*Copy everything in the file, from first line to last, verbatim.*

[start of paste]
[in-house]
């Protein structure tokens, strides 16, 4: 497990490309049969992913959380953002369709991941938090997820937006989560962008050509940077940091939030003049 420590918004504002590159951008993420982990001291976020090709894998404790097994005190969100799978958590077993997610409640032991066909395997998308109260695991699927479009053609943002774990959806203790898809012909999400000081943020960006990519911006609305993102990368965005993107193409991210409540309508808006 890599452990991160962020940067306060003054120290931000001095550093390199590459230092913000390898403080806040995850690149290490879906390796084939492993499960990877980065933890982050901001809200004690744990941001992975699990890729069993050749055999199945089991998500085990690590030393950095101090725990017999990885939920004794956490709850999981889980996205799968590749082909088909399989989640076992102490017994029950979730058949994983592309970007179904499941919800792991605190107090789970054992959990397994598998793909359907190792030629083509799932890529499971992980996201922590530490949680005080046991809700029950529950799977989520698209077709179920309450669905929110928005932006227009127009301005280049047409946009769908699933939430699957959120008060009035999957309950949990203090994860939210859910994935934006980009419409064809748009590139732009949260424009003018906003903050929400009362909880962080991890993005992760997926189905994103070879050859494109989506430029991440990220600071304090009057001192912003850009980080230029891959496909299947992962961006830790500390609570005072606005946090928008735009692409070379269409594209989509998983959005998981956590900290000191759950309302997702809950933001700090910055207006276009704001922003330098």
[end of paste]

[in-house]
């Protein structure tokens, strides 16, 4: 497990490309049969992913959380953002369709991941938090997820937006989560962008050509940077940091939030003049 420590918004504002590159951008993420982990001291976020090709894998404790097994005190969100799978958590077993997610409640032991066909395997998308109260695991699927479009053609943002774990959806203790898809012909999400000081943020960006990519911006609305993102990368965005993107193409991210409540309508808006 890599452990991160962020940067306060003054120290931000001095550093390199590459230092913000390898403080806040995850690149290490879906390796084939492993499960990877980065933890982050901001809200004690744990941001992975699990890729069993050749055999199945089991998500085990690590030393950095101090725990017999990885939920004794956490709850999981889980996205799968590749082909088909399989989640076992102490017994029950979730058949994983592309970007179904499941919800792991605190107090789970054992959990397994598998793909359907190792030629083509799932890529499971992980996201922590530490949680005080046991809700029950529950799977989520698209077709179920309450669905929110928005932006227009127009301005280049047409946009769908699933939430699957959120008060009035999957309950949990203090994860939210859910994935934006980009419409064809748009590139732009949260424009003018906003903050929400009362909880962080991890993005992760997926189905994103070879050859494109989506430029991440990220600071304090009057001192912003850009980080230029891959496909299947992962961006830790500390609570005072606005946090928008735009692409070379269409594209989509998983959005998981956590900290000191759950309302997702809950933001700090910055207006276009704001922003330098």